A SPECIAL meeting of the Frankston and Hastings Shire Council was held on Tuesday night last, when there were present Crs. Murray (president), J. Unthank, Oates, Mason, Hoare and Hoban.
The president explained that the Council had been called together to consider the best means to adopt to combat the influenza epidemic.
The real article was not in the district yet, and he hoped it would not come. Still, they must be prepared for it, and have everything in readiness in the event of a serious outbreak.
The secretary (Mr. John E. Jones) read a communication from the Public Health Department asking what action had been taken by the Council to fight the disease.
A reply had been forwarded to the effect that the local health officer, was carrying out inoculation at the various centres throughout the shire, and taking other precautions.
Cr. Mason said in sending out the notices convening the present meeting there had been very little time to.spare, and he had done the best under the: circumstances.
It was highly necessary that the Council should take definite action in view of the seriousness of the position.
He, in company with the local health officer (Dr. Griffeths), had the previous day made numerous visits to various houses in and around Frankston, where it was rumoured that cases of influenza existed, but nothing serious had been discovered.
There were other cases, however, of which he had a list, and these were being treated as pneumonic influenza.
Cr. Mason then gave details of the cases, which included several in Frankston (including three at the private hospital, and one each at Carrum and Somerville).
Dr. Griffeths, the health-officer of the shire, at the invitation of the Council, then expressed. his views concerning the position.
He said he had inoculated at Frankston, Somerville, and Hastings, and also at Balnarring, where 50 men were employed on the Water works.
At Frankston on Monday he had inoculated 72 persons, 24 for the second time, and not one had shown any ill effects. It was a prevalent idea, said Dr. Griffeths, that bad effects followed inoculation. Such was not the fact.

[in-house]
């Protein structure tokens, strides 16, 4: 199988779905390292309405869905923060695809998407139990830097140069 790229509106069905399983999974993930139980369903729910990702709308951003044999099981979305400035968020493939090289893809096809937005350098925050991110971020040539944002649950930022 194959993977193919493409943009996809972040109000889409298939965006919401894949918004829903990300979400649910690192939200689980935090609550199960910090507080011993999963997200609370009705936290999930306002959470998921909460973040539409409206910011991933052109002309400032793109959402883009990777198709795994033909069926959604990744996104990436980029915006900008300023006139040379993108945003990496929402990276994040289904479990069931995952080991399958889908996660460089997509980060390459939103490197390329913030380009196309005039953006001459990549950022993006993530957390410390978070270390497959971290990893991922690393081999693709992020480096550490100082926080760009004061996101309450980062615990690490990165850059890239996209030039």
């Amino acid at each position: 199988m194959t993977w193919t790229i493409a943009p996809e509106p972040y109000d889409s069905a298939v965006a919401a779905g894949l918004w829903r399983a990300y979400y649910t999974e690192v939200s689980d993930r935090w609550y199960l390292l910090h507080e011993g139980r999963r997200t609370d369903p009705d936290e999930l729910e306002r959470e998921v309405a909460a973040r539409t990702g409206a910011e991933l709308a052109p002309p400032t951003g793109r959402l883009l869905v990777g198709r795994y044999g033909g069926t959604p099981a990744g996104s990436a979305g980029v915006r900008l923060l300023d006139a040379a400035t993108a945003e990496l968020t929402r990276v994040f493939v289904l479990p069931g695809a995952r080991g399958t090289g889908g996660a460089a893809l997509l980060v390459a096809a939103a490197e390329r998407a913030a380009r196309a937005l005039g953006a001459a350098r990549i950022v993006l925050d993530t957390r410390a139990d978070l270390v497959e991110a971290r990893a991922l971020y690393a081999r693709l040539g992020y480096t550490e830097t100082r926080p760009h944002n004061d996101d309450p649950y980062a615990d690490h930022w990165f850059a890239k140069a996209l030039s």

Damage to health did not follow inoculation, and the serum was the only thing to rely on in the present outbreak.
Every effort should be made to effect isolation in every case.of pneumonic influenza. Ally mild case might cause infection, with serious results.
No form of the disease, no matter how slight, should be regarded lightly. Inoculation would not give complete immnunity, from the disease, but if an inoculated person contracted it, the attack would be in a much milder form.
The pneumonic phase of the disease was its great danger, for pneumonia was the captain of all acute diseases.
He had seen mild cases in this shire, and it had to be remembered that the mild develops into the serious.
The only safeguard was inoculation.
People should be prevented from congregating together in large numbers. Race meetings, theatres, picture shows, etc., should all be prohibited.
For local requirements he considered a suitable building should be secured as an isolation hospital in case of need.
President – Is inoculation sufficient in case of contacts?
Dr. Griffeths replied: No; not in the case of contacts. Separation and isolation were most essential.
Continuing, Dr. Griffeths said he met a man the other day who said he would wait till the disease came to his district before he would get inoculated. That man, said the doctor, would look pretty foolish if he happened to be the first man to contract the complaint.
Dr. Griffeths said he had not seen a bad case yet; but Dr. Atkinson, of Frankston, had told him that there were three in Frankston, and that they were in the private hospital.